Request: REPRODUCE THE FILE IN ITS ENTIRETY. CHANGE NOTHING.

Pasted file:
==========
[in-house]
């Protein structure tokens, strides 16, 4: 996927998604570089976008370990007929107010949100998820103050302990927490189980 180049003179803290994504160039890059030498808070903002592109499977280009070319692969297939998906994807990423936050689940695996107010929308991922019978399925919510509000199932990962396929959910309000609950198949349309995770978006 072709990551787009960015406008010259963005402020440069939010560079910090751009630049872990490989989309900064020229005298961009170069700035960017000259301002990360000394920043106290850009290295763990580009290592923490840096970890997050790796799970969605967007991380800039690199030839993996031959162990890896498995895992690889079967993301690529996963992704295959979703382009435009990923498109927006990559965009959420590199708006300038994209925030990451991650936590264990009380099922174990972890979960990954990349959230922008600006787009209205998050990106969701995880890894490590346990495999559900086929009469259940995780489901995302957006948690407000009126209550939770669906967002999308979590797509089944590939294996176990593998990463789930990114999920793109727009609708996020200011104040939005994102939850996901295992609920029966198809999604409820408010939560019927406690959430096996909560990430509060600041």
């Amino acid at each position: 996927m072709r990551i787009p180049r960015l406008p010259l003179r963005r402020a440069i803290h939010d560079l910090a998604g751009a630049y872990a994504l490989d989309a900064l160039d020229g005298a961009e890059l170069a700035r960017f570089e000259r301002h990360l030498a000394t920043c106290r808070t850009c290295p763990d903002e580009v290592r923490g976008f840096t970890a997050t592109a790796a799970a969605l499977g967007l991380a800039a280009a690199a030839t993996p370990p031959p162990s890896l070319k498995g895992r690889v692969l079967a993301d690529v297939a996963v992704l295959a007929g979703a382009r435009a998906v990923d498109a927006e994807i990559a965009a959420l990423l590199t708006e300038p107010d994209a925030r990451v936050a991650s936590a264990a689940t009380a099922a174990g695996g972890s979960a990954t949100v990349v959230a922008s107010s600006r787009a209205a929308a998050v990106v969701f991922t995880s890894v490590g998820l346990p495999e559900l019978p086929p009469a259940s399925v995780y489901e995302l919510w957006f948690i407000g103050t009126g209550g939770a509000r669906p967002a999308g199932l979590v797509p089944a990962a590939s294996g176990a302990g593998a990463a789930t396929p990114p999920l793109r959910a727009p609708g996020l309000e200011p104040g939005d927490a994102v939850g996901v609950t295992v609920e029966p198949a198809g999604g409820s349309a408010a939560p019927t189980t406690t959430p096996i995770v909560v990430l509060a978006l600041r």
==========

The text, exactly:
[in-house]
């Protein structure tokens, strides 16, 4: 996927998604570089976008370990007929107010949100998820103050302990927490189980 180049003179803290994504160039890059030498808070903002592109499977280009070319692969297939998906994807990423936050689940695996107010929308991922019978399925919510509000199932990962396929959910309000609950198949349309995770978006 072709990551787009960015406008010259963005402020440069939010560079910090751009630049872990490989989309900064020229005298961009170069700035960017000259301002990360000394920043106290850009290295763990580009290592923490840096970890997050790796799970969605967007991380800039690199030839993996031959162990890896498995895992690889079967993301690529996963992704295959979703382009435009990923498109927006990559965009959420590199708006300038994209925030990451991650936590264990009380099922174990972890979960990954990349959230922008600006787009209205998050990106969701995880890894490590346990495999559900086929009469259940995780489901995302957006948690407000009126209550939770669906967002999308979590797509089944590939294996176990593998990463789930990114999920793109727009609708996020200011104040939005994102939850996901295992609920029966198809999604409820408010939560019927406690959430096996909560990430509060600041």
């Amino acid at each position: 996927m072709r990551i787009p180049r960015l406008p010259l003179r963005r402020a440069i803290h939010d560079l910090a998604g751009a630049y872990a994504l490989d989309a900064l160039d020229g005298a961009e890059l170069a700035r960017f570089e000259r301002h990360l030498a000394t920043c106290r808070t850009c290295p763990d903002e580009v290592r923490g976008f840096t970890a997050t592109a790796a799970a969605l499977g967007l991380a800039a280009a690199a030839t993996p370990p031959p162990s890896l070319k498995g895992r690889v692969l079967a993301d690529v297939a996963v992704l295959a007929g979703a382009r435009a998906v990923d498109a927006e994807i990559a965009a959420l990423l590199t708006e300038p107010d994209a925030r990451v936050a991650s936590a264990a689940t009380a099922a174990g695996g972890s979960a990954t949100v990349v959230a922008s107010s600006r787009a209205a929308a998050v990106v969701f991922t995880s890894v490590g998820l346990p495999e559900l019978p086929p009469a259940s399925v995780y489901e995302l919510w957006f948690i407000g103050t009126g209550g939770a509000r669906p967002a999308g199932l979590v797509p089944a990962a590939s294996g176990a302990g593998a990463a789930t396929p990114p999920l793109r959910a727009p609708g996020l309000e200011p104040g939005d927490a994102v939850g996901v609950t295992v609920e029966p198949a198809g999604g409820s349309a408010a939560p019927t189980t406690t959430p096996i995770v909560v990430l509060a978006l600041r």